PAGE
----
February 24, 2020 at 13:02 JST
Photo: Prime Minister Shinzo Abe and his wife, Akie, pose with guests at a cherry blossom viewing gathering at the Shinjuku Gyoen National Garden in April 2018. (Provided by a participant)
With yet another discrepancy arising over Prime Minister Shinzo Abe’s accounts, it is obvious that his chicaneries on insisting he did nothing problematic have fallen apart.
The credibility of the nation’s political leader is coming under question in what can only be described as a serious situation.
Questions arose over whether guests invited to the government’s cherry blossom viewing gatherings on the recommendation of Abe and other politicians had really made “achievements and endeavors” worthy of the stated objective of the annual taxpayer-funded events.
Abe has so far told the Diet that the Cabinet Office had the final say on who should be invited. But some government officials have told The Asahi Shimbun that those invited through the “politicians’ quota” went practically unchecked.
Invitees to the cherry blossom viewing events surged in number following Abe’s comeback as prime minister in 2012. His local office in Yamaguchi Prefecture called for a broad array of people with connections to his support group to take part in the sakura parties held in Tokyo.
Still, Abe has cited the Cabinet Office’s final checks to dismiss criticism that he was using the public events to wine and dine his supporters. If the testimonies of government officials are true, however, that means Abe’s explanations were nothing but mere subterfuge.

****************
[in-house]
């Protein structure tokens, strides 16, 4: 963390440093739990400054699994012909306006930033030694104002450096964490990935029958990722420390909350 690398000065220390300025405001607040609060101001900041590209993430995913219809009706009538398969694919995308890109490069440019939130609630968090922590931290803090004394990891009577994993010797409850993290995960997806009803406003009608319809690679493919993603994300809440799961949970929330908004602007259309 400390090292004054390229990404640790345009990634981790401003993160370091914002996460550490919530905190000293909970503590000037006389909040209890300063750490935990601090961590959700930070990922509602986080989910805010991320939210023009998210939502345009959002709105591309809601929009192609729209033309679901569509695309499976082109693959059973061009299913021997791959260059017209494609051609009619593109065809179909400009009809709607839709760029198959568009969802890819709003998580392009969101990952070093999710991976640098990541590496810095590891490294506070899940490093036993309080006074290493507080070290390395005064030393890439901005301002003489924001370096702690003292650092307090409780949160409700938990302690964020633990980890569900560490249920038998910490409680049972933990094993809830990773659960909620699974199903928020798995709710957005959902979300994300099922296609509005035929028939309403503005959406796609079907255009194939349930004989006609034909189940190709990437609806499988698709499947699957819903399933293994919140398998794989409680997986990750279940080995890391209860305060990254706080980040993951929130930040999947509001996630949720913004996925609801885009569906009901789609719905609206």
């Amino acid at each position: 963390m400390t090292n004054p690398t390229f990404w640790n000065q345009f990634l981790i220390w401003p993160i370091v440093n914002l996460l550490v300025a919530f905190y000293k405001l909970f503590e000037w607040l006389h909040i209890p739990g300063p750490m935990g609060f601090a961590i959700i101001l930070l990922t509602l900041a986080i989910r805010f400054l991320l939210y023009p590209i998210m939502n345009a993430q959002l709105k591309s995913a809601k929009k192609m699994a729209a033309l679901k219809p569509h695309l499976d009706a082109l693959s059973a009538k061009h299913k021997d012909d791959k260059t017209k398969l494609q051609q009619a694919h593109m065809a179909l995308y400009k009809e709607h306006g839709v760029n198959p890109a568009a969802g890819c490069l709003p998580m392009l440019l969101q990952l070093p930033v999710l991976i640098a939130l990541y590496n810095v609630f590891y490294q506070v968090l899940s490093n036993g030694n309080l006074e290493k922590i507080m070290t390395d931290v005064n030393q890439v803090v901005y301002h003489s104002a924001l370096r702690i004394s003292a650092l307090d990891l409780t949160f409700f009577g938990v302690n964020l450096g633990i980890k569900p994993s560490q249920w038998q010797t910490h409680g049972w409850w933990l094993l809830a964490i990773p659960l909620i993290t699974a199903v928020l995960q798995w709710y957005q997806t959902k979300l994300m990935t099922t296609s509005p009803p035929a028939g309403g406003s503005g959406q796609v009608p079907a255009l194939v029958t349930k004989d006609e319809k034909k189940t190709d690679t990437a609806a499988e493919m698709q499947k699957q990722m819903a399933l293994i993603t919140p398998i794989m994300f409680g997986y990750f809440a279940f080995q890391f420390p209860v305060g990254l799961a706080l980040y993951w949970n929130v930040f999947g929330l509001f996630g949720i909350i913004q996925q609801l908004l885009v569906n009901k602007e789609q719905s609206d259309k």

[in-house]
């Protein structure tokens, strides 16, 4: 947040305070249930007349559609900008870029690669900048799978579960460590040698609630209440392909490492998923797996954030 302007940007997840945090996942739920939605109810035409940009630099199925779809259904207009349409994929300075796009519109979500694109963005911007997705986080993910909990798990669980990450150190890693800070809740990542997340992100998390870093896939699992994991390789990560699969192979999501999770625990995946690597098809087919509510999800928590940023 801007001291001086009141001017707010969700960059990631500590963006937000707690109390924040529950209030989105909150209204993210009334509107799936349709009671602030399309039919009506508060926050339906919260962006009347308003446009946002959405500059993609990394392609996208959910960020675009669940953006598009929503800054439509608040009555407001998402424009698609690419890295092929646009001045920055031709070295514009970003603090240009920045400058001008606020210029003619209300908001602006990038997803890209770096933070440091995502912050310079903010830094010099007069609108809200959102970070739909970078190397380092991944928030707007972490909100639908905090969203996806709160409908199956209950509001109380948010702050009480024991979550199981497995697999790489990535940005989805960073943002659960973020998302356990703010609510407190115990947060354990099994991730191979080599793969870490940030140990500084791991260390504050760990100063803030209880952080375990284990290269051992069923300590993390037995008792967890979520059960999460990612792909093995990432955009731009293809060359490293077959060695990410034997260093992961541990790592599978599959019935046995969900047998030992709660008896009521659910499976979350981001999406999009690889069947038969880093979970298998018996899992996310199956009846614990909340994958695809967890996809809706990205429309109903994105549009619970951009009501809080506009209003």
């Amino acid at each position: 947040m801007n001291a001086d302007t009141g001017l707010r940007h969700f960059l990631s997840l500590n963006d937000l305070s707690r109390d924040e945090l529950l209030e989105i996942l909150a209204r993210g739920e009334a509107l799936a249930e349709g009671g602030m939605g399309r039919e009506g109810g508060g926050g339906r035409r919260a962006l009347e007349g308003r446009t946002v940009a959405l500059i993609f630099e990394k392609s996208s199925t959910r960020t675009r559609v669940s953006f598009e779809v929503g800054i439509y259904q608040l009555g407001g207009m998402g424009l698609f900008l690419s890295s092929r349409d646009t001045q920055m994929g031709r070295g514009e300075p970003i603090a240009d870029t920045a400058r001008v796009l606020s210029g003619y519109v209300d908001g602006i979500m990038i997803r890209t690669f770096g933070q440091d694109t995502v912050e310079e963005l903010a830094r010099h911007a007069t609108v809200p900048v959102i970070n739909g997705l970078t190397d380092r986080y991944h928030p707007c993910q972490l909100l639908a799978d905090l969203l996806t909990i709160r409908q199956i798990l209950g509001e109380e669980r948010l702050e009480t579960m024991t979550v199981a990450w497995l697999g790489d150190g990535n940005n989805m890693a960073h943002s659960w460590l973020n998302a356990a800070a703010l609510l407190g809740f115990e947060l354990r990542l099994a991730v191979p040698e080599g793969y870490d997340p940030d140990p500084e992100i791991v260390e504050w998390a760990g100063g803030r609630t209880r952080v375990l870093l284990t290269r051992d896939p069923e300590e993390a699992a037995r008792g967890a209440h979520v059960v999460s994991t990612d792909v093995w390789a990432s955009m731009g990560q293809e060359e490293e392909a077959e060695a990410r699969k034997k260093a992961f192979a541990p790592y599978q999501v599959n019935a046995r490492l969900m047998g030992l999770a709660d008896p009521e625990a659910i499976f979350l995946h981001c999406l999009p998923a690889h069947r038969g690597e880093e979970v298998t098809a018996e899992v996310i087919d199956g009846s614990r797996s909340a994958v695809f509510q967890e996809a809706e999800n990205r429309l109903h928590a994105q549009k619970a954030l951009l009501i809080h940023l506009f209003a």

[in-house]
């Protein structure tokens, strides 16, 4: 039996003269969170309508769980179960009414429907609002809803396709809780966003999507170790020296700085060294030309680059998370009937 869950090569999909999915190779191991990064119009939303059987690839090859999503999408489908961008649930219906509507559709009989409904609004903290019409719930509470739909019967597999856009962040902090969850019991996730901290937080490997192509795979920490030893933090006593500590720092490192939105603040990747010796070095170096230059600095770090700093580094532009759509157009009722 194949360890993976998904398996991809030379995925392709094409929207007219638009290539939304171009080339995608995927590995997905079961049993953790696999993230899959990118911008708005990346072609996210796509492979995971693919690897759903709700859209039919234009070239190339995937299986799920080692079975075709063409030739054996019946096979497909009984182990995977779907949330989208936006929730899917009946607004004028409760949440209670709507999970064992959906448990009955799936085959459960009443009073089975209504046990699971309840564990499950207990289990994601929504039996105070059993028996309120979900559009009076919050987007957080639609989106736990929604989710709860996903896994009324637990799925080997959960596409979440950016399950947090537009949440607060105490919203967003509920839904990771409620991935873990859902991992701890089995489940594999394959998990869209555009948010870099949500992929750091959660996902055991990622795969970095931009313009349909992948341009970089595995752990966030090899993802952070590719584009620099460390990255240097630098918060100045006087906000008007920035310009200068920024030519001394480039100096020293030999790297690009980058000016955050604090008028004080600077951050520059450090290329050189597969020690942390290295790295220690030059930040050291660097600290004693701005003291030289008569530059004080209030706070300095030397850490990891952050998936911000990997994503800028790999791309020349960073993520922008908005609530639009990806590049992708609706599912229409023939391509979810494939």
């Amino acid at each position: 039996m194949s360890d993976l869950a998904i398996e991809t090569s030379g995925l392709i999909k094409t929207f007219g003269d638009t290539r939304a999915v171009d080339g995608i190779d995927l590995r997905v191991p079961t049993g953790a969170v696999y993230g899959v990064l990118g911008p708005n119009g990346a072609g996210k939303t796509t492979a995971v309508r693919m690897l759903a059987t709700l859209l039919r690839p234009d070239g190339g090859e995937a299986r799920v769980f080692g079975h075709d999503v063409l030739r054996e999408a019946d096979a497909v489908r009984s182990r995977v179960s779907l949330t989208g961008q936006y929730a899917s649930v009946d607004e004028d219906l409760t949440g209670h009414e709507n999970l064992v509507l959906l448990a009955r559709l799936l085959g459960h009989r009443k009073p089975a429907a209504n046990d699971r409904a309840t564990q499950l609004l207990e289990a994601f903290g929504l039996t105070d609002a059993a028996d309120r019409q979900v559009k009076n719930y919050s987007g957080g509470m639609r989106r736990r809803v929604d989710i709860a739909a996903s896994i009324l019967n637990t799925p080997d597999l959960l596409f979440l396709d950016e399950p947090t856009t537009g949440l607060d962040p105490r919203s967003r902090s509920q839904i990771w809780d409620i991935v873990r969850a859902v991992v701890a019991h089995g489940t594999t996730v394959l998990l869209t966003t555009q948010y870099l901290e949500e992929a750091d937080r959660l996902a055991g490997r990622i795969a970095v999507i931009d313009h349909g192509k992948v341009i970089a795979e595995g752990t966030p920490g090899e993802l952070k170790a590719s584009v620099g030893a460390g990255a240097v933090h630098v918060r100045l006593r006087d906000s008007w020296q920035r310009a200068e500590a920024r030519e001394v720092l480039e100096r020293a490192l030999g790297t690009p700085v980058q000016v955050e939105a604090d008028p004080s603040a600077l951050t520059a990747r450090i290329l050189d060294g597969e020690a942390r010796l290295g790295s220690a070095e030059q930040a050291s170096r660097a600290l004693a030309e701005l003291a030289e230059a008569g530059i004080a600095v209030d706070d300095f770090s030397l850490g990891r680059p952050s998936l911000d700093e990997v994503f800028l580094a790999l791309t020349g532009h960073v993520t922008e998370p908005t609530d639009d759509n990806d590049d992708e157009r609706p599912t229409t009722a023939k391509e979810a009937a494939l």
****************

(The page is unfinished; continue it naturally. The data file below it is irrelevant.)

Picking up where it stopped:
Abe’s accounts are also at odds with those given by officials of a hotel that was the venue of dinner parties held on the eve of cherry blossom viewing gatherings. That disagreement has yet to be settled, too.
Abe has argued that no invoice was presented, and the fees were paid to the hotel by the individual participants.
However, in answering questions from an opposition lawmaker, officials said that their hotel has never failed to issue an invoice to the organizers of a party, and that it receives the fees in a lump sum from the organizers.
When questioned about the inconsistencies, Abe said his office approached the hotel for confirmation and learned that the hotel officials’ accounts were only intended as a “general argument.”
It was also found that Abe had added passages to the hotel’s explanation, such as “matters of business confidentiality.” The hotel denied any of its officials said such a thing.
One could be excused for suspecting that Abe embroidered his story to shore up his own argument.
When questioned by reporters afterward, Abe only brusquely reiterated that he had told everything to the Diet. When pressed by an opposition member in the Diet, Chief Cabinet Secretary Yoshihide Suga turned visibly angry and said that what Abe had said is right.
This is by no means the first time members of the Abe administration have tried desperately to justify themselves without reflecting upon themselves with modesty.
The reaction of the ruling Liberal Democratic Party to the hotel officials should not be overlooked, either.
Some LDP members have said their party should never use the hotel again. Hiroshi Moriyama, chairman of the LDP’s Diet Affairs Committee, took the trouble to tell reporters that a hotel official had visited LDP headquarters to say the hotel had “caused trouble” for the party.
That could be taken to show the LDP applied pressure to silence the hotel officials.
The problem does not end with the sakura viewing parties alone.
The administration recently decided to extend the mandatory retirement age for the head of the Tokyo High Public Prosecutors Office. A lawmaker, formerly of the LDP, has been arrested and indicted in a casino-related bribery scandal.
Little headway has been made in elucidating these and other problems surrounding the Abe administration.
But the administration and the ruling parties have fixed dates of Diet deliberations in hopes of passing the budget bill in the Lower House at an early date.
If things remain like this, the Diet will fail to fulfill its role as the legislative branch of government that should be holding the administrative branch in check.
The government officials’ slipshod Diet responses over the scandals should never be allowed to be swept under the rug.
--The Asahi Shimbun, Feb. 23
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